The student news site of Marquette University

Marquette Wire

The student news site of Marquette University

Marquette Wire

The student news site of Marquette University

Marquette Wire

GTA: Link between violence and video games lacks a smoking gun

The release of Rockstar Games’ newest title “Grand Theft Auto V” has fired off a storm of debate on whether or not the actions within video games can be linked to violence in real life.

In August, an eight-year-old boy in Louisiana shot and killed his grandmother in their trailer park home after reportedly playing the series’ previous installment, “Grand Theft Auto IV.” After this incident, CNN and the New York Daily News wrote stories emphasizing the connection between the game and real life actions.

Darren Wheelock, an associate professor of social and cultural sciences, does not see why this connection was being made in the first place.

“It is generally accepted among criminologists and other social scientists that there is no causal link between video games and aggregate rates of gun violence,” Wheelock said. “Anyone claiming otherwise is probably uninformed or has an agenda.”

In a 2012 study by Texas A&M University, 333 participants were questioned about their video game consumption, including favorite games, time spent playing, and how violent they thought they were. The participants then took part in questionnaires measuring their aggression, among other factors. Willing participants then completed an identical survey a year later. The study found that there was little evidence to support the relationship between video game violence and clinically significant aggression and civic behavior.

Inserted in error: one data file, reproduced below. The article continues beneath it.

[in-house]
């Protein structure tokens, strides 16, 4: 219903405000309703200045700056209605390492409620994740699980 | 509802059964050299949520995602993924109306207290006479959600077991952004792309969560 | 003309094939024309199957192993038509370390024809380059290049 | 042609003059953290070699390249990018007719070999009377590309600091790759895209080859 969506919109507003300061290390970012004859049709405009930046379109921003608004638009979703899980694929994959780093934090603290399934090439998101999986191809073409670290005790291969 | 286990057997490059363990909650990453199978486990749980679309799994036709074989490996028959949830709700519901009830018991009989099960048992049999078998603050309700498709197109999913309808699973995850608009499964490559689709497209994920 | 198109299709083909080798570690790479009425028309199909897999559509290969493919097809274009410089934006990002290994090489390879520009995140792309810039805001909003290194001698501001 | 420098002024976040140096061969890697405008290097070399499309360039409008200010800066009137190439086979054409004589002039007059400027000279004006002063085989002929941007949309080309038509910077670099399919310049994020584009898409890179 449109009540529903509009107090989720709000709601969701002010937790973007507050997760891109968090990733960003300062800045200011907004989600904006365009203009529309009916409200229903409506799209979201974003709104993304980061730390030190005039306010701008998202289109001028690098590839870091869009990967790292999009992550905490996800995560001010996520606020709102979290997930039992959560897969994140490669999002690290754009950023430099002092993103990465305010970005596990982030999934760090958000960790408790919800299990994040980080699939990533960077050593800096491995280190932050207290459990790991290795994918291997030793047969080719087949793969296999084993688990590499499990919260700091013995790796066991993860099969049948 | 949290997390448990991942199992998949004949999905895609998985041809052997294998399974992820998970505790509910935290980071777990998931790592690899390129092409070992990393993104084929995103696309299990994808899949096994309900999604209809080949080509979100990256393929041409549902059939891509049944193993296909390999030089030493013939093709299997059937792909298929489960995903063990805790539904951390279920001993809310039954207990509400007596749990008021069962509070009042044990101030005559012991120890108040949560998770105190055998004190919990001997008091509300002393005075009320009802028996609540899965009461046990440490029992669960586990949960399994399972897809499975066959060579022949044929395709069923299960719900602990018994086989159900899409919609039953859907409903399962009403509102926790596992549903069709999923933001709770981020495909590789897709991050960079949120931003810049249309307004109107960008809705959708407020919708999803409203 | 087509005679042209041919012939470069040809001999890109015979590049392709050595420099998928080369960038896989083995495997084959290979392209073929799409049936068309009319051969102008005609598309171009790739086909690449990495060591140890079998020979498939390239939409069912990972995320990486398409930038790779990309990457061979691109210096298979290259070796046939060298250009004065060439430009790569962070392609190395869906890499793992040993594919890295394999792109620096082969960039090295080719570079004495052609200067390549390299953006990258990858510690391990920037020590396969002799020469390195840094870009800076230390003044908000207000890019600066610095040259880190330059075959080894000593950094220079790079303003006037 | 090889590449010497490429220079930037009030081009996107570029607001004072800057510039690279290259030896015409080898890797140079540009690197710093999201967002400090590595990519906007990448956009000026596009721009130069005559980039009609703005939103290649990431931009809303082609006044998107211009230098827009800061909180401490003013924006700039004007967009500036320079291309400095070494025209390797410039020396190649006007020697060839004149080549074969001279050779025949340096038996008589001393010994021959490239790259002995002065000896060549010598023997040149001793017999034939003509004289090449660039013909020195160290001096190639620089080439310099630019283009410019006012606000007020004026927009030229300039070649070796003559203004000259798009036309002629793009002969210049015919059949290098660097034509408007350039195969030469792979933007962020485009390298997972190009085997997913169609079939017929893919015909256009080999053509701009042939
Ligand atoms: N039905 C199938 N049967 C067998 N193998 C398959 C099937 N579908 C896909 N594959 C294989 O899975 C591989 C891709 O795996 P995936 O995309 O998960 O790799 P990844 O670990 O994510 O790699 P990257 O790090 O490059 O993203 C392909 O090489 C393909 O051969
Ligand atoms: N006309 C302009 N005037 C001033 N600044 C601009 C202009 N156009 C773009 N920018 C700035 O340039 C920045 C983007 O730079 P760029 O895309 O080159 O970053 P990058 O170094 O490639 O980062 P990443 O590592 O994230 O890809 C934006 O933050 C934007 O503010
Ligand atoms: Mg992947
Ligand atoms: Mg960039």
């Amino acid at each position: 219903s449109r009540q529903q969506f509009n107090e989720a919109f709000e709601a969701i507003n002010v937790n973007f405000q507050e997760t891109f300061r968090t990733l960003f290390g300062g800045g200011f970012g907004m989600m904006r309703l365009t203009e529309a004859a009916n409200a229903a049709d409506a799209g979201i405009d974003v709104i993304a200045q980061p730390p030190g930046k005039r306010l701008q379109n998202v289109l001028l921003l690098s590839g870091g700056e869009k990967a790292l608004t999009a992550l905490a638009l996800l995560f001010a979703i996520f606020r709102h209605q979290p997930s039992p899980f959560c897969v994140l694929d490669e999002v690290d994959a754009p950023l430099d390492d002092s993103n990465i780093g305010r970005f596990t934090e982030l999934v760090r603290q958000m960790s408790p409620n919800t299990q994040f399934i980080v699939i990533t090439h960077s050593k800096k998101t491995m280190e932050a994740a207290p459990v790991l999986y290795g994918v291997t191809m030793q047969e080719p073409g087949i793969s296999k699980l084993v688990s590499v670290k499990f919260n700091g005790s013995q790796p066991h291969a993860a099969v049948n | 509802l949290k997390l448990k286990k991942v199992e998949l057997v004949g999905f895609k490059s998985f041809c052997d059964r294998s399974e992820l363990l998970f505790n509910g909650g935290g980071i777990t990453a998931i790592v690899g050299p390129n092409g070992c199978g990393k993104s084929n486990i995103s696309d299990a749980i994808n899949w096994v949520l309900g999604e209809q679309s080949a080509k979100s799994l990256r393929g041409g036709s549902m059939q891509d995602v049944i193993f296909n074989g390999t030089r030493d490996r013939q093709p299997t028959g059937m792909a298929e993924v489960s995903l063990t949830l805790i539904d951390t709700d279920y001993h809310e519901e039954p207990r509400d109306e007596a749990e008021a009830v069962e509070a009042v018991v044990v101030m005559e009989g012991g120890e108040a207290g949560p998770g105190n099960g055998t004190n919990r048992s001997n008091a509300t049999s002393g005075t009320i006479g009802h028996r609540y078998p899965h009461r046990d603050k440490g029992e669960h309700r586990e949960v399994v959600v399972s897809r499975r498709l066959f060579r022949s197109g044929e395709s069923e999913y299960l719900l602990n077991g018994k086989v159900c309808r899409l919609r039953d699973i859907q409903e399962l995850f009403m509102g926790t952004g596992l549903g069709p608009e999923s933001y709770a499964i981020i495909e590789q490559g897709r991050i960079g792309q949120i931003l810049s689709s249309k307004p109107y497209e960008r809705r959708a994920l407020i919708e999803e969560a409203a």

Iowa State University and the Ohio State University performed similar studies in 2012, coming to a similar conclusion.

Kyle Whelton, a junior in the College of Arts & Sciences, agreed. Whelton said that violence is often attributed to the environment in which a child grows up.

“The parents who let their children play GTA V when they are eight, nine or 10 are more than likely parents who are not active in that child’s life and care less about the things to which their child is exposed,” Whelton said. “Someone our age clearly has the capability to handle the content in a bloody shooter or GTA.”

Whelton also said that the reason video games are so engaging is because the player controls the actions in the game.

Other studies, like the one conducted at the Ohio State University in 2012, said that video games, especially those played cooperatively, can help people to be better at working together in the real world. This study used such cooperative games as “Left 4 Dead” and “Halo” and the findings indicate playing games cooperatively as opposed to competitively decreased arousal and violent tendencies.

A study conducted at Brock University found that no matter the level of violence, competitive games made subjects more aggressive.

Chase Larson, a sophomore in the College of Education, said that video games and other media, although perhaps an aggravating factor, aren’t the only things that can cause violent tendencies.

“I think (video games) might be similar from a standpoint of people seeing (violence) as they do in movies,” Larson said. “They are things which are not realistic, but at the same time I also think that there are some people who have some reason to go out and replicate what they see (in the media). That reason may be to get attention or because they have some type of mental health issue, but a very small percentage of people who play video games do those things.”

“Grand Theft Auto V” sold 15 million units in its first five days of release and made over $1 billion, making it the most successful first week release of all time.

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